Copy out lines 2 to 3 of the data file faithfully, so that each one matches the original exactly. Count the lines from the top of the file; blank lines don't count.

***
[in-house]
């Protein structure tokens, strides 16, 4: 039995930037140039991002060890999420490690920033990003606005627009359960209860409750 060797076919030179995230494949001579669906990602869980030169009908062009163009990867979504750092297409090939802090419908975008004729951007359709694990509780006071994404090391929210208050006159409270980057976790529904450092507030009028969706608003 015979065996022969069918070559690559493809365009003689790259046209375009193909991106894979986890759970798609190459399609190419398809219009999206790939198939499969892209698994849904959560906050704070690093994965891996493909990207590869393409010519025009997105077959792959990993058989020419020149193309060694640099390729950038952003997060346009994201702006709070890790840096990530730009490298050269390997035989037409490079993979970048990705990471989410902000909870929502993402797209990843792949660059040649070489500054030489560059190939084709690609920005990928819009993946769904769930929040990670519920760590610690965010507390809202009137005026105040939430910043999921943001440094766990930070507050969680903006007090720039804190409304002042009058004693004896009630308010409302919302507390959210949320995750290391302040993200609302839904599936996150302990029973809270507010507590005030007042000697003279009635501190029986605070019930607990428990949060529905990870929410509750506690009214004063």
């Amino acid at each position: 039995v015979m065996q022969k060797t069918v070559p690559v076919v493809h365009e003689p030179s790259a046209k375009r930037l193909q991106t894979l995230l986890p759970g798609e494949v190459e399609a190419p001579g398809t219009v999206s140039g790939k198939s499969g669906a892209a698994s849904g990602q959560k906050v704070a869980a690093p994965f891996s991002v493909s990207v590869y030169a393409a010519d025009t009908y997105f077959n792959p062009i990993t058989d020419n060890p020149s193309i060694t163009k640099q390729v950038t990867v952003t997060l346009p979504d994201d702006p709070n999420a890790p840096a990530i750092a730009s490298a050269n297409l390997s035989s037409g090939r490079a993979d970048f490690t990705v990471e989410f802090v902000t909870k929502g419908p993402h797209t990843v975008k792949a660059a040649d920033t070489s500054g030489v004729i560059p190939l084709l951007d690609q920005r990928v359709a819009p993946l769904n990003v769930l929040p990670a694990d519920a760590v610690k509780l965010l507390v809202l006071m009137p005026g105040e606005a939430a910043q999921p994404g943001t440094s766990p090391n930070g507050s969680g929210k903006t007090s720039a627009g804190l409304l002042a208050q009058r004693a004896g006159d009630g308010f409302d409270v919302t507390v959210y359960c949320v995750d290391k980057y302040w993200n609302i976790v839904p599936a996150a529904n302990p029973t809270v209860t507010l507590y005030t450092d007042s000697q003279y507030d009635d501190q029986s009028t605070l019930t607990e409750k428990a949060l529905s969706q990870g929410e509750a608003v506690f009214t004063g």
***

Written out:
């Protein structure tokens, strides 16, 4: 039995930037140039991002060890999420490690920033990003606005627009359960209860409750 060797076919030179995230494949001579669906990602869980030169009908062009163009990867979504750092297409090939802090419908975008004729951007359709694990509780006071994404090391929210208050006159409270980057976790529904450092507030009028969706608003 015979065996022969069918070559690559493809365009003689790259046209375009193909991106894979986890759970798609190459399609190419398809219009999206790939198939499969892209698994849904959560906050704070690093994965891996493909990207590869393409010519025009997105077959792959990993058989020419020149193309060694640099390729950038952003997060346009994201702006709070890790840096990530730009490298050269390997035989037409490079993979970048990705990471989410902000909870929502993402797209990843792949660059040649070489500054030489560059190939084709690609920005990928819009993946769904769930929040990670519920760590610690965010507390809202009137005026105040939430910043999921943001440094766990930070507050969680903006007090720039804190409304002042009058004693004896009630308010409302919302507390959210949320995750290391302040993200609302839904599936996150302990029973809270507010507590005030007042000697003279009635501190029986605070019930607990428990949060529905990870929410509750506690009214004063």
């Amino acid at each position: 039995v015979m065996q022969k060797t069918v070559p690559v076919v493809h365009e003689p030179s790259a046209k375009r930037l193909q991106t894979l995230l986890p759970g798609e494949v190459e399609a190419p001579g398809t219009v999206s140039g790939k198939s499969g669906a892209a698994s849904g990602q959560k906050v704070a869980a690093p994965f891996s991002v493909s990207v590869y030169a393409a010519d025009t009908y997105f077959n792959p062009i990993t058989d020419n060890p020149s193309i060694t163009k640099q390729v950038t990867v952003t997060l346009p979504d994201d702006p709070n999420a890790p840096a990530i750092a730009s490298a050269n297409l390997s035989s037409g090939r490079a993979d970048f490690t990705v990471e989410f802090v902000t909870k929502g419908p993402h797209t990843v975008k792949a660059a040649d920033t070489s500054g030489v004729i560059p190939l084709l951007d690609q920005r990928v359709a819009p993946l769904n990003v769930l929040p990670a694990d519920a760590v610690k509780l965010l507390v809202l006071m009137p005026g105040e606005a939430a910043q999921p994404g943001t440094s766990p090391n930070g507050s969680g929210k903006t007090s720039a627009g804190l409304l002042a208050q009058r004693a004896g006159d009630g308010f409302d409270v919302t507390v959210y359960c949320v995750d290391k980057y302040w993200n609302i976790v839904p599936a996150a529904n302990p029973t809270v209860t507010l507590y005030t450092d007042s000697q003279y507030d009635d501190q029986s009028t605070l019930t607990e409750k428990a949060l529905s969706q990870g929410e509750a608003v506690f009214t004063g």